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Phishing has been around almost as long as the internet, but its still going strong and getting more sophisticated. Why? Because it works.
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A cyber-espionage group is targeting a specific type of secure USB drive created by a South Korean defence company in a bid to gain access to its air-gapped networks.
According to a blog post by researchers at Palo Alto Networks, this attack was carried out by a group called Tick which carries out cyber-espionage activities targeting organisations in Japan and Korea.
Researchers said that weaponisation of a secure USB drive is an uncommon attack technique and likely done in an effort to spread to air-gapped systems, these networks are normally not connected to the internet.
They added that the malware used in these attacks will only try to infect systems running Microsoft Windows XP or Windows Server 2003. This is despite the fact that the malware appears to have been created when newer versions of Windows software were available.
Researchers said that indicated that this was an intentional targeting of older, out-of-support versions of Microsoft Windows installed on systems with no internet connectivity.
The USB stick installs a program called "SymonLoader" as a trojanised version of a Japanese language GO game. It then extracts a hidden executable file from a specific type of secure USB drive and executes it on the compromised system.
According to researchers, if SymonLoader finds it is on a Windows XP or Windows Server 2003 system and finds that a newly attached device is a USB drive made by this particular company, then it will extract an unknown executable file from the USB.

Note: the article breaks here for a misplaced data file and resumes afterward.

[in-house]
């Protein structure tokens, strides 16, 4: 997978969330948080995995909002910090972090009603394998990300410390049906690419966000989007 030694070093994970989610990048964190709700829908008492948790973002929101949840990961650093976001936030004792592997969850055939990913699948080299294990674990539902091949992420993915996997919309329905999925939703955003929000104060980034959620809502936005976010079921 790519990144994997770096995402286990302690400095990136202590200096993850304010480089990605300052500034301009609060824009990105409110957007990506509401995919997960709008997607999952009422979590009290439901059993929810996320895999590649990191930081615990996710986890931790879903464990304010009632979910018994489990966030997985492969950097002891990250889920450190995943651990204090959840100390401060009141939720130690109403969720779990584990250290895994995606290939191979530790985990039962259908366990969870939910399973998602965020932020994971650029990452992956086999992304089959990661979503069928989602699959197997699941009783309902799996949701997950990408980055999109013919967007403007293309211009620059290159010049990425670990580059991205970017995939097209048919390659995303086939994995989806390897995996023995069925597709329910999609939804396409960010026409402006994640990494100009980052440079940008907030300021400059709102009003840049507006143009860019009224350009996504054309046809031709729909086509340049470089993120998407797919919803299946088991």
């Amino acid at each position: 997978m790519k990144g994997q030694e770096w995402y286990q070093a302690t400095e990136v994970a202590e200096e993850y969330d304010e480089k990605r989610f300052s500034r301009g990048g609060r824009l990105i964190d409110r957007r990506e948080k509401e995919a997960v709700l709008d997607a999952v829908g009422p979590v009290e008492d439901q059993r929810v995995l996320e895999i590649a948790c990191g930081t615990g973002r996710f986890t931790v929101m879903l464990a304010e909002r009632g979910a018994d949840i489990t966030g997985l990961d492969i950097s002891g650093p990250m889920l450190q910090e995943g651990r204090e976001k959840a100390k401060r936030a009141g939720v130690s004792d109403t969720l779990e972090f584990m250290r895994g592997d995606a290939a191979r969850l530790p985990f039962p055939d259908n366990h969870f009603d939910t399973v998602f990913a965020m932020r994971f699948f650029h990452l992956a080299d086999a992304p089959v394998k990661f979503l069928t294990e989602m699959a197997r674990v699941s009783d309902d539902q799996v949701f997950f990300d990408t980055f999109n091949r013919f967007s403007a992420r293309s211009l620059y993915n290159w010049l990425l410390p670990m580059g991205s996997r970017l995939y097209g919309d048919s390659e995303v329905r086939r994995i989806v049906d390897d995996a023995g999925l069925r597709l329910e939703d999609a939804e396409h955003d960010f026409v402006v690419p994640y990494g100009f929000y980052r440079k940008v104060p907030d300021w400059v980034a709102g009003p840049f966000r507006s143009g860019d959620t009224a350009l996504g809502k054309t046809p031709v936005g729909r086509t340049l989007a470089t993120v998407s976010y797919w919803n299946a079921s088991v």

Researchers said that while the identity of the file SymonLoader writes to the USB is unknown, they added that they know enough about it to know it is malicious.
“In contrast to HomamLoader, which requires an Internet connection to reach its C2 server to download additional payloads, SymonLoader attempts to extract and install an unknown hidden payload from a specific type of secure USB drive when it's plugged into a compromised system. This technique is uncommon and hardly reported among other attacks in the wild,” said researchers.
Javvad Malik, security advocate at AlienVault, told SC Media UK that this particular attack bears all the signs of a very specific targeted attack designed to infect particular institutes or machines - not too dissimilar to Stuxnet.
“Employees that work in sensitive organisations that have air-gapped networks should be particularly vigilant against plugging in devices. In some cases, even approved USB drives should be tested in a separate environment prior to being loaded in secure areas,” he said.
“Prevention aside, critical systems should have threat detection controls that can alert where an infected drive has been plugged into an endpoint and take remedial steps beyond raising an alarm, such as isolating an infected machine from the rest of the network.”
Scott Walker, senior solutions engineer at Bomgar, told SC Media UK that with certain state-sponsored hacking groups' focus on the military, financial and energy sectors, it is paramount that these organisations deploy solutions that help prevent these attacks.
“Integrating regular and up to date security training to educate employees will ensure they are aware of the most recent tactics used to target systems and what can be done to prevent these. In addition, implementing solutions to ensure that employees only have access to areas of the network and devices that their role requires can mitigate these types of attacks. This sounds simple, but in reality, it is an area often overlooked,” he said.